Microsoft is Leaving Money on the Table

If Windows were priced similarly to Mac OS X, I would have by now bought at least one full copy each of XP, Vista, and Windows 7. Instead the last non-bundled Windows I bought was Windows 2000 right before XP came out. It’s too damned expensive, and the DRM is too annoying. In fact, I can buy a full computer with Windows for roughly the cost of one Windows 7 license; but I can’t reuse the software on my Mac in Parallels or Bootcamp so I won’t even do that.

If someone cracked Windows 7 activation so I could use it on multiple machines, maybe I could bring myself to pay the $250+ Microsoft wants for a copy; but as is I’ll just do without. Looks like someone’s selling old copies of Vista Home Basic for $99 and Ultimate for $135. Maybe I’ll grab one of those. XP costs $90-300 if you can even find a copy.

Checking prices on Amazon today, Windows 7 Professional retails for about $250 and Windows 7 Ultimate costs around $300. Even an upgrade to Windows 7 Ultimate costs almost $200. By way of contrast, Mac OS X Snow Leopard costs about $25; there’s no annoying activation to fight with; and you can install it clean on as many machines as you like. If you want to pay a little more attention to the legalese, then you can buy a 5-license family pack for under $50. The current version of Windows is literally 10 times as expensive as the current version of Mac OS X, and that’s being generous to Windows. If we compare to Ultimate edition instead, Windows is twelve times as expensive. If we want to install it on 5 computers, it’s 20-24 times as expensive. Perhaps I’m being a little unfair since Apple’s tight control of hardware means pretty much all Mac OS X sales are upgrades, but even then the cheapest Windows 7 Upgrade is more than 3 times as expensive as Snow Leopard. How’d that happen? Weren’t PCs supposed to be cheaper?

I’ll tell you what happened: Microsoft still has an effective monopoly on PC operating systems, and they’re protecting it. While the price of most software is going down, the price of Windows is going up. Office is below $100, but there’s real competition for word processors and spreadsheets. There’s no competition for Windows Mac OS X won’t run on most PC hardware, and desktop Linux is a failed project. Microsoft figure sit can make more money squeezing people who ar elocked into their platform than by selling a few extra copies to folks like me who have a choice.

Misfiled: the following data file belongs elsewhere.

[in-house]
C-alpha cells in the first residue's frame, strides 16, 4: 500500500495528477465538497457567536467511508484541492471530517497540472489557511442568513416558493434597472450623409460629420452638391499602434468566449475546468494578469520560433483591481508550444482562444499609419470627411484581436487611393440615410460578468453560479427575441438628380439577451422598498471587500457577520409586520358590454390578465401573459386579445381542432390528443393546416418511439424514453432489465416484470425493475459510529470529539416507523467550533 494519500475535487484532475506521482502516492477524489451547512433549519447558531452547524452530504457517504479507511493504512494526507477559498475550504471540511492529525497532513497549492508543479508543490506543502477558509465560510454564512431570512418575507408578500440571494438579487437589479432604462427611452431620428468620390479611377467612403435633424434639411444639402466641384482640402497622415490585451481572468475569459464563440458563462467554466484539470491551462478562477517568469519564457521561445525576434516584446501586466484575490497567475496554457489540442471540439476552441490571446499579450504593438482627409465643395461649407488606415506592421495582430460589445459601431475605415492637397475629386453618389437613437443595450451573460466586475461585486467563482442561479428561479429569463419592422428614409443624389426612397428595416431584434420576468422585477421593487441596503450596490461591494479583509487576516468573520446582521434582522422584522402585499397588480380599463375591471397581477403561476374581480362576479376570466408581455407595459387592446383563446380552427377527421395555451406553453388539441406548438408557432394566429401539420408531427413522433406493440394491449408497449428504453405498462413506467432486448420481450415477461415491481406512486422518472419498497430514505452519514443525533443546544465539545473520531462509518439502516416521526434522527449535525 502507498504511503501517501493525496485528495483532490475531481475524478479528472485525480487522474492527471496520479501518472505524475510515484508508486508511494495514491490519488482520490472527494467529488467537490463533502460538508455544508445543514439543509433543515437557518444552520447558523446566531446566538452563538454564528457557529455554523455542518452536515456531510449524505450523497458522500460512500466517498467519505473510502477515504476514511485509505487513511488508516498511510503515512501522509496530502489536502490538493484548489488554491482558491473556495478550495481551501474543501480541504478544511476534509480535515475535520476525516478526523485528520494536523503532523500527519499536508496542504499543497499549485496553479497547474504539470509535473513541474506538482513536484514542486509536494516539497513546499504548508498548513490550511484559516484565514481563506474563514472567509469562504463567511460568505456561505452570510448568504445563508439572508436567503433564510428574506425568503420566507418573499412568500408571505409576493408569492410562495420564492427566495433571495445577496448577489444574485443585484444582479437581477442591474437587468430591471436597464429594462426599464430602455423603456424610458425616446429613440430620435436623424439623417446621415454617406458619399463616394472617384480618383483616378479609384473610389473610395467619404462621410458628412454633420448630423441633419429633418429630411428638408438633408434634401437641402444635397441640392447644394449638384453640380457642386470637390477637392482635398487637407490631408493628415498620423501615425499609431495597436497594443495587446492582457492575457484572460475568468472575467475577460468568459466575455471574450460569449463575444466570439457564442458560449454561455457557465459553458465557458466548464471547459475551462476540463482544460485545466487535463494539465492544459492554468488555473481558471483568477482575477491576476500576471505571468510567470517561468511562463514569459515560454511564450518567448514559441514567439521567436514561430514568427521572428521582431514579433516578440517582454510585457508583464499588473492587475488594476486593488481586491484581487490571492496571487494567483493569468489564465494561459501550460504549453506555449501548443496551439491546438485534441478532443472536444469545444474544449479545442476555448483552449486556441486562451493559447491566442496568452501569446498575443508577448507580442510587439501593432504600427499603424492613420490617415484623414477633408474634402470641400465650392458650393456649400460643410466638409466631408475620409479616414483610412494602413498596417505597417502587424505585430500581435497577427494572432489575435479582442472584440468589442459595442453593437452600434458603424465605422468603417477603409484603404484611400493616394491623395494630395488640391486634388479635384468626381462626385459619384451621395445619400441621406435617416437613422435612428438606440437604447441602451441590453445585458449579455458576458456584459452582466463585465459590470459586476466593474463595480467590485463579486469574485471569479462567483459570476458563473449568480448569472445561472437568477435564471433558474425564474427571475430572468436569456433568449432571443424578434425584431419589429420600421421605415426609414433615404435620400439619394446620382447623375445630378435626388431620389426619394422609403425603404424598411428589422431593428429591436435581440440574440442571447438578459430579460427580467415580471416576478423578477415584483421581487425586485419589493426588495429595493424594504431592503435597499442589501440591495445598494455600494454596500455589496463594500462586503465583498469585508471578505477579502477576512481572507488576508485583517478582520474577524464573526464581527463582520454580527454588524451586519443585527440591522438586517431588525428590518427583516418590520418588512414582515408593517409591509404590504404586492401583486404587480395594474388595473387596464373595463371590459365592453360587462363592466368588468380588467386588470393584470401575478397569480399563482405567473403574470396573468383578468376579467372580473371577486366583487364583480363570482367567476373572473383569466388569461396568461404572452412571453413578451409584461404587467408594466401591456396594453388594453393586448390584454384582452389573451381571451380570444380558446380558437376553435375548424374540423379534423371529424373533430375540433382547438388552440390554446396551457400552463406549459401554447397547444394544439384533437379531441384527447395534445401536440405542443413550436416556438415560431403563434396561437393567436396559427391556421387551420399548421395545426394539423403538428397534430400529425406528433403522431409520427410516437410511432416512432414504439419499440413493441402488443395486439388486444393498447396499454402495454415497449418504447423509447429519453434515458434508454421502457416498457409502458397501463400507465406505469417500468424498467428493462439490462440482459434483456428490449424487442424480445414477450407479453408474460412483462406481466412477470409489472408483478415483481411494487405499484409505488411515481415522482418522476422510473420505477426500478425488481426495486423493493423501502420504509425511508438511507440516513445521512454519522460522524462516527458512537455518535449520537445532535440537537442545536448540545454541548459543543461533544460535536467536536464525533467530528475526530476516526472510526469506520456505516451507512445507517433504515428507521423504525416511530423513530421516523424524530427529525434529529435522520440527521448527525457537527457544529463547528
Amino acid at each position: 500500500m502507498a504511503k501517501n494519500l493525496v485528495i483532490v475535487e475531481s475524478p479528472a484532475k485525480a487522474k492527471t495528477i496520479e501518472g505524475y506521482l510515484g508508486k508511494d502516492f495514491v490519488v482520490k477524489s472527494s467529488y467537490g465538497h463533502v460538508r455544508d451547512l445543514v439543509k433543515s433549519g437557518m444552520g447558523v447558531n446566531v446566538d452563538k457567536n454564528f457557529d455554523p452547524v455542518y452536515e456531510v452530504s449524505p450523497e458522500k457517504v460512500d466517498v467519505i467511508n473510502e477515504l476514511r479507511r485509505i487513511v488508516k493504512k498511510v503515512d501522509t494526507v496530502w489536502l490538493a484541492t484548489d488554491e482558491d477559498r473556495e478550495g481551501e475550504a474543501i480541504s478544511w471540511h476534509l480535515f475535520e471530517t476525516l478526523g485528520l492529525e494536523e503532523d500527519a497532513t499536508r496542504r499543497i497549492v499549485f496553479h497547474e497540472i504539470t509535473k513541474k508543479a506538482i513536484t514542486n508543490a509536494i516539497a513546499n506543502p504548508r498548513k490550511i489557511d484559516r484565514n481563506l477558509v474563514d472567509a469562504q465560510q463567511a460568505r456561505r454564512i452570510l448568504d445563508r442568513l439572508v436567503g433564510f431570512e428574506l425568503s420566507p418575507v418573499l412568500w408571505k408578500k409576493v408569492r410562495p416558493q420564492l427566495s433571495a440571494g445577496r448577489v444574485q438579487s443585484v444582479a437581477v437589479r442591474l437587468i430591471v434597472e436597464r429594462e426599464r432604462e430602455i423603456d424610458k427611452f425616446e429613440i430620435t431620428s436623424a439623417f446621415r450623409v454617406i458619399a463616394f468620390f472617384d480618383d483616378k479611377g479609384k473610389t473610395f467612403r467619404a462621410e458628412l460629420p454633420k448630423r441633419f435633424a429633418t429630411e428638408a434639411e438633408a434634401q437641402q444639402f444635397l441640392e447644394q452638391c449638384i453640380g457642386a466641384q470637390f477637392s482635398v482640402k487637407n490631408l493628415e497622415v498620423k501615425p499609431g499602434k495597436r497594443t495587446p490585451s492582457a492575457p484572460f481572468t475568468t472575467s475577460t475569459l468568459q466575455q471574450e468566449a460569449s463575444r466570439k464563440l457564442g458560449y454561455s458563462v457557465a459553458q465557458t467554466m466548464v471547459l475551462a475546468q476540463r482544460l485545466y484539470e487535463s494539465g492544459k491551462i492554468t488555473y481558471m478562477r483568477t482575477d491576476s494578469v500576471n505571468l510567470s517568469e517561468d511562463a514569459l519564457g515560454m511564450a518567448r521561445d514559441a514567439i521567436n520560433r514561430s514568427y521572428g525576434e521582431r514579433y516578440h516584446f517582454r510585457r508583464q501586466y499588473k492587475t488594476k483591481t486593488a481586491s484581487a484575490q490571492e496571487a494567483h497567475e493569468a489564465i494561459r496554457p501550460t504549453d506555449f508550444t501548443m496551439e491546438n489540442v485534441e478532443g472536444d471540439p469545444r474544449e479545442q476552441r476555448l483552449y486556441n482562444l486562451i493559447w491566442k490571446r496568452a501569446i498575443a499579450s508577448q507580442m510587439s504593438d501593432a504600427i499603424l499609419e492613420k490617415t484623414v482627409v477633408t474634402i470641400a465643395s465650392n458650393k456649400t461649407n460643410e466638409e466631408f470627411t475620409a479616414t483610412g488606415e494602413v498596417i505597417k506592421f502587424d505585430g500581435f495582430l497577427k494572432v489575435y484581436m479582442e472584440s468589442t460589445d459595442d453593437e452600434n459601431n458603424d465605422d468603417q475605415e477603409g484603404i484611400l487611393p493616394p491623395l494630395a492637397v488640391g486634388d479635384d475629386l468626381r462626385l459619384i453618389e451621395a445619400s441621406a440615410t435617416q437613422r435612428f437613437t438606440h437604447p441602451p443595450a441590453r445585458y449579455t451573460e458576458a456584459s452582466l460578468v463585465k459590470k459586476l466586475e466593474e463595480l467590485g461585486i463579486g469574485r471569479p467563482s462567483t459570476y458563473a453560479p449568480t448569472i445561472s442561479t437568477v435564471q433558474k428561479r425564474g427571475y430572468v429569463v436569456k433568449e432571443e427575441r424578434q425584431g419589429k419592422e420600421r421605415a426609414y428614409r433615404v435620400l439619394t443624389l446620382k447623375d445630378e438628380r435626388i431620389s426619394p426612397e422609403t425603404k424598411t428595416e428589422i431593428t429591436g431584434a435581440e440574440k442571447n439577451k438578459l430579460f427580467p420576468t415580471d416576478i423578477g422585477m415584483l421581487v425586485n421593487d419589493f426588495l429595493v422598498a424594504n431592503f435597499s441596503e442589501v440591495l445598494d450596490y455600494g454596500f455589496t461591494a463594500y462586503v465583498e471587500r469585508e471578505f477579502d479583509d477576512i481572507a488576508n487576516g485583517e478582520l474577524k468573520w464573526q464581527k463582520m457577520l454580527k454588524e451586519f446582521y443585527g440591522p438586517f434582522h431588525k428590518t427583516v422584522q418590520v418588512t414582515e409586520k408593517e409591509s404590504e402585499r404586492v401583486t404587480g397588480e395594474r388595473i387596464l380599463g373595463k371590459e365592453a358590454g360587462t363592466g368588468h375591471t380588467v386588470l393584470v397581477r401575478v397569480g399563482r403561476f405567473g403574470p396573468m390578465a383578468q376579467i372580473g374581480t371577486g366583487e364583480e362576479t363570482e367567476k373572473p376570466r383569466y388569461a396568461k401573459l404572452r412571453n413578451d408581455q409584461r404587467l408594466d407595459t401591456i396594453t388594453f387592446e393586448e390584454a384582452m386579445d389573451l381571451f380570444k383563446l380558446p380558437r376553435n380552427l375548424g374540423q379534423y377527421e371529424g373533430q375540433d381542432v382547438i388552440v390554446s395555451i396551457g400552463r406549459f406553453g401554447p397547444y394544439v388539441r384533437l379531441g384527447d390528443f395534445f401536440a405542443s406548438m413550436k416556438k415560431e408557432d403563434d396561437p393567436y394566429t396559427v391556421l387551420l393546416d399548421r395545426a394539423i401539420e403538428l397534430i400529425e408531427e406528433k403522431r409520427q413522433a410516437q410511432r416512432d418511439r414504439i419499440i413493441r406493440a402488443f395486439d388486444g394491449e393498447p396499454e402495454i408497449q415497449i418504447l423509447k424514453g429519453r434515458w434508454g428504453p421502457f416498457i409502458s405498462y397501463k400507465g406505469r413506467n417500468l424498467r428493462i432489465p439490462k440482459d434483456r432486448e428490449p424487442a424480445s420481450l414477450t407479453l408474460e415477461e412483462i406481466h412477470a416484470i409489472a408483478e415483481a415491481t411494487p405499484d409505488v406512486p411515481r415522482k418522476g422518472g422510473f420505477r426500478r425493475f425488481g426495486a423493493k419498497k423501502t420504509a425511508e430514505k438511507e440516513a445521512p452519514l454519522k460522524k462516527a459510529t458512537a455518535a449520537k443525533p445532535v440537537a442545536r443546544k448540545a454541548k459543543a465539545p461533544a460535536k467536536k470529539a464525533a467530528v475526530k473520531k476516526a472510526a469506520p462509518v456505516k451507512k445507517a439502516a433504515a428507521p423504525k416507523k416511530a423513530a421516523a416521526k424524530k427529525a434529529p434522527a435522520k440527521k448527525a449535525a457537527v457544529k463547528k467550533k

7 Responses to “Microsoft is Leaving Money on the Table”

  1. Sven Peters Says:

    Just buy OEM-Versions, they’re almost affordable.
    The only thing you’ll miss is that shiny box :)

  2. Elliotte Rusty Harold Says:

    OEM versions can’t be installed on a new computer when you upgrade. I’m not sure how well they work with virtualization either.

  3. Sven Peters Says:

    Well, I guess I can when the time comes.
    I just noted the prices on are insanly high versus (note, this one even includes vat) for windows
    Also there seems to a licensing difference between an US OEM Version of Windows 7 and an EU Systembuilder of Windows 7.
    Bad luck.

  4. Gordon Weakliem Says:

    Another way to look at is is that Apple owns a monopoly on the hardware that runs OSX. Apple makes their money on hardware, Microsoft doesn’t have that option and has to make their margins on software. Even with the higher OS cost, Wintel machines still end up with the cheaper sticker price.
    If desktop Linux is a failed project, it’s only because most people take what comes with the PC and never upgrade it, let alone wipe the drive and install something totally different. I don’t have actual statistics, but I’d venture that at least half the copies of Windows sold are never upgraded.

  5. Elliotte Rusty Harold Says:

    When equivalent machines are compared (same processors, hard drive, RAM, component quality, warranty, etc.) are compared Macs have been the same price as or a little cheaper than PCs for years. Admittedly Apple doesn’t play in the ultra-cheap segment of the market. For instance, they don’t make seven and eight pound notebooks that cost less than the 3-5 pound notebooks they do make.

    At current margins, I expect Microsoft makes more on many hardware sales–especially at the low end–than the hardware manufacturer does. Microsoft may not make the hardware, but they still make money when a PC goes out the door bundled with Windows.

  6. Andrzej Says:

    Which is why I am migrating the bulk of my machines to Ubuntu. Ubuntu is cheaper than all of them.

    Long live open source!

  7. John Says:

    Having both Macs and Windows machines I have to say that I totally agree with Elliotte.

    I have upgraded my 3 iMacs to Snow Leopard. My Windows machines are on a mixture of XP and Vista and probably won’t get upgraded until I get new machines. I don’t really need new machines anymore, the ones I have are now fast enough for anything I throw at them. In the past I upgraded every 18 months or so and got latest OS versions included.

Leave a Reply